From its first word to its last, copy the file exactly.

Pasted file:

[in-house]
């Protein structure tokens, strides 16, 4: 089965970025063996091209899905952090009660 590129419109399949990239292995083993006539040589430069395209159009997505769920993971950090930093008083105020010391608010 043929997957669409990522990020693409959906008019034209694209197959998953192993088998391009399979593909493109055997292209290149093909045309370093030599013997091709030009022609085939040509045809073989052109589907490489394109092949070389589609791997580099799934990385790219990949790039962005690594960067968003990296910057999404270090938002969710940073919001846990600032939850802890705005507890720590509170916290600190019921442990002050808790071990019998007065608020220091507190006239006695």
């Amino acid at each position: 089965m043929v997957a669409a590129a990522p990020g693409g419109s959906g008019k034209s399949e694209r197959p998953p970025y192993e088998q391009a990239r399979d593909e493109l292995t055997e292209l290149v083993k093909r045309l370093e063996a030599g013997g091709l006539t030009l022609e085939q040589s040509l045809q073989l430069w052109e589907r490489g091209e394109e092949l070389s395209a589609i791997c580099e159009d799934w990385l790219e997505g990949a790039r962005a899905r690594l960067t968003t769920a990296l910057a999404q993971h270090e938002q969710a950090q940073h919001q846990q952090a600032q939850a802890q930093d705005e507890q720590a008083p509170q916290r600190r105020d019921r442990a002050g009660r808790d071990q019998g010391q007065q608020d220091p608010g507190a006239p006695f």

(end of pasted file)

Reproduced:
[in-house]
């Protein structure tokens, strides 16, 4: 089965970025063996091209899905952090009660 590129419109399949990239292995083993006539040589430069395209159009997505769920993971950090930093008083105020010391608010 043929997957669409990522990020693409959906008019034209694209197959998953192993088998391009399979593909493109055997292209290149093909045309370093030599013997091709030009022609085939040509045809073989052109589907490489394109092949070389589609791997580099799934990385790219990949790039962005690594960067968003990296910057999404270090938002969710940073919001846990600032939850802890705005507890720590509170916290600190019921442990002050808790071990019998007065608020220091507190006239006695």
């Amino acid at each position: 089965m043929v997957a669409a590129a990522p990020g693409g419109s959906g008019k034209s399949e694209r197959p998953p970025y192993e088998q391009a990239r399979d593909e493109l292995t055997e292209l290149v083993k093909r045309l370093e063996a030599g013997g091709l006539t030009l022609e085939q040589s040509l045809q073989l430069w052109e589907r490489g091209e394109e092949l070389s395209a589609i791997c580099e159009d799934w990385l790219e997505g990949a790039r962005a899905r690594l960067t968003t769920a990296l910057a999404q993971h270090e938002q969710a950090q940073h919001q846990q952090a600032q939850a802890q930093d705005e507890q720590a008083p509170q916290r600190r105020d019921r442990a002050g009660r808790d071990q019998g010391q007065q608020d220091p608010g507190a006239p006695f």